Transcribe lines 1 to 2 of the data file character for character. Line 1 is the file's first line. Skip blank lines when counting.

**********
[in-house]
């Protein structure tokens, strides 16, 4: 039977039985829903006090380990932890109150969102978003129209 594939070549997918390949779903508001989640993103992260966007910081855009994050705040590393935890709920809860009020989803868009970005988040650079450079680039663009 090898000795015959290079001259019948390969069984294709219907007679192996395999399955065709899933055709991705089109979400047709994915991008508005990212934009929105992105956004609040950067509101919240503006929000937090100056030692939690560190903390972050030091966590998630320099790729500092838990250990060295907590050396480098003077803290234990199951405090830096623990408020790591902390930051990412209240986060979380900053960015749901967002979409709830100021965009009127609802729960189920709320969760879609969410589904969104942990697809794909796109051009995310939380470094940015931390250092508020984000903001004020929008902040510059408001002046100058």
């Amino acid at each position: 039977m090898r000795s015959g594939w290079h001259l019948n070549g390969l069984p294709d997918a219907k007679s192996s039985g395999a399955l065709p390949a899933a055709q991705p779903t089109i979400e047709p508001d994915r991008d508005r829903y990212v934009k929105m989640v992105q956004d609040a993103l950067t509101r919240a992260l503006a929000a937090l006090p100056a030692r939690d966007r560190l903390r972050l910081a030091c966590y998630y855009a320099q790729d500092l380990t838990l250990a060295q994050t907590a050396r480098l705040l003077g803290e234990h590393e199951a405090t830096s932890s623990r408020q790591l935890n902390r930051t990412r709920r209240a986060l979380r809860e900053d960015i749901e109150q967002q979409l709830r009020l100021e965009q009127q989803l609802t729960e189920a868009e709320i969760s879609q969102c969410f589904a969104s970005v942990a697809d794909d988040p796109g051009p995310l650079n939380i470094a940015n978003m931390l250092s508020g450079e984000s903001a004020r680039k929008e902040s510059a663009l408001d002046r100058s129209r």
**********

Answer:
[in-house]
């Protein structure tokens, strides 16, 4: 039977039985829903006090380990932890109150969102978003129209 594939070549997918390949779903508001989640993103992260966007910081855009994050705040590393935890709920809860009020989803868009970005988040650079450079680039663009 090898000795015959290079001259019948390969069984294709219907007679192996395999399955065709899933055709991705089109979400047709994915991008508005990212934009929105992105956004609040950067509101919240503006929000937090100056030692939690560190903390972050030091966590998630320099790729500092838990250990060295907590050396480098003077803290234990199951405090830096623990408020790591902390930051990412209240986060979380900053960015749901967002979409709830100021965009009127609802729960189920709320969760879609969410589904969104942990697809794909796109051009995310939380470094940015931390250092508020984000903001004020929008902040510059408001002046100058």